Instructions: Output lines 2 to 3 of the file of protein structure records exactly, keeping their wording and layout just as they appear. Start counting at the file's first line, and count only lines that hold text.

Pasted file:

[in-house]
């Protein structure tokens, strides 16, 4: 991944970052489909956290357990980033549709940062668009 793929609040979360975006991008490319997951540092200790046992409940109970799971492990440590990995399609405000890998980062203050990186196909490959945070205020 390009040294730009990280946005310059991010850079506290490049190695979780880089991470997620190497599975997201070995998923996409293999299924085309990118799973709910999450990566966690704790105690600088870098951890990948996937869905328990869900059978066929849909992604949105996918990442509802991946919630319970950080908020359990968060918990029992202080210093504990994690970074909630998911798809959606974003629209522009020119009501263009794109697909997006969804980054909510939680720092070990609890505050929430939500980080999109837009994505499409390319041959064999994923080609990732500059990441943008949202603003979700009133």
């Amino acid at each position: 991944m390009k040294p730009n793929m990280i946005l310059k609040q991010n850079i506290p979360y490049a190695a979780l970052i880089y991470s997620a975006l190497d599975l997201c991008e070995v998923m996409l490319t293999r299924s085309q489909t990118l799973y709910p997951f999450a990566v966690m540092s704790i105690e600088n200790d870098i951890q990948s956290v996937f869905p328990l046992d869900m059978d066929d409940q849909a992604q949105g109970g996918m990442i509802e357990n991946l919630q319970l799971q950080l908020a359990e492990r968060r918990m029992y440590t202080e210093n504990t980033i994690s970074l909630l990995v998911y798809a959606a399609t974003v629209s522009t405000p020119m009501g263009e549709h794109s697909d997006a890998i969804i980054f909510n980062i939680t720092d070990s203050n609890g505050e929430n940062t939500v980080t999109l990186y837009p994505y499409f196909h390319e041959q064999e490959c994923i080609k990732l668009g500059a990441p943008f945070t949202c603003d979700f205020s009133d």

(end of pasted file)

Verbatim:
């Protein structure tokens, strides 16, 4: 991944970052489909956290357990980033549709940062668009 793929609040979360975006991008490319997951540092200790046992409940109970799971492990440590990995399609405000890998980062203050990186196909490959945070205020 390009040294730009990280946005310059991010850079506290490049190695979780880089991470997620190497599975997201070995998923996409293999299924085309990118799973709910999450990566966690704790105690600088870098951890990948996937869905328990869900059978066929849909992604949105996918990442509802991946919630319970950080908020359990968060918990029992202080210093504990994690970074909630998911798809959606974003629209522009020119009501263009794109697909997006969804980054909510939680720092070990609890505050929430939500980080999109837009994505499409390319041959064999994923080609990732500059990441943008949202603003979700009133």
């Amino acid at each position: 991944m390009k040294p730009n793929m990280i946005l310059k609040q991010n850079i506290p979360y490049a190695a979780l970052i880089y991470s997620a975006l190497d599975l997201c991008e070995v998923m996409l490319t293999r299924s085309q489909t990118l799973y709910p997951f999450a990566v966690m540092s704790i105690e600088n200790d870098i951890q990948s956290v996937f869905p328990l046992d869900m059978d066929d409940q849909a992604q949105g109970g996918m990442i509802e357990n991946l919630q319970l799971q950080l908020a359990e492990r968060r918990m029992y440590t202080e210093n504990t980033i994690s970074l909630l990995v998911y798809a959606a399609t974003v629209s522009t405000p020119m009501g263009e549709h794109s697909d997006a890998i969804i980054f909510n980062i939680t720092d070990s203050n609890g505050e929430n940062t939500v980080t999109l990186y837009p994505y499409f196909h390319e041959q064999e490959c994923i080609k990732l668009g500059a990441p943008f945070t949202c603003d979700f205020s009133d």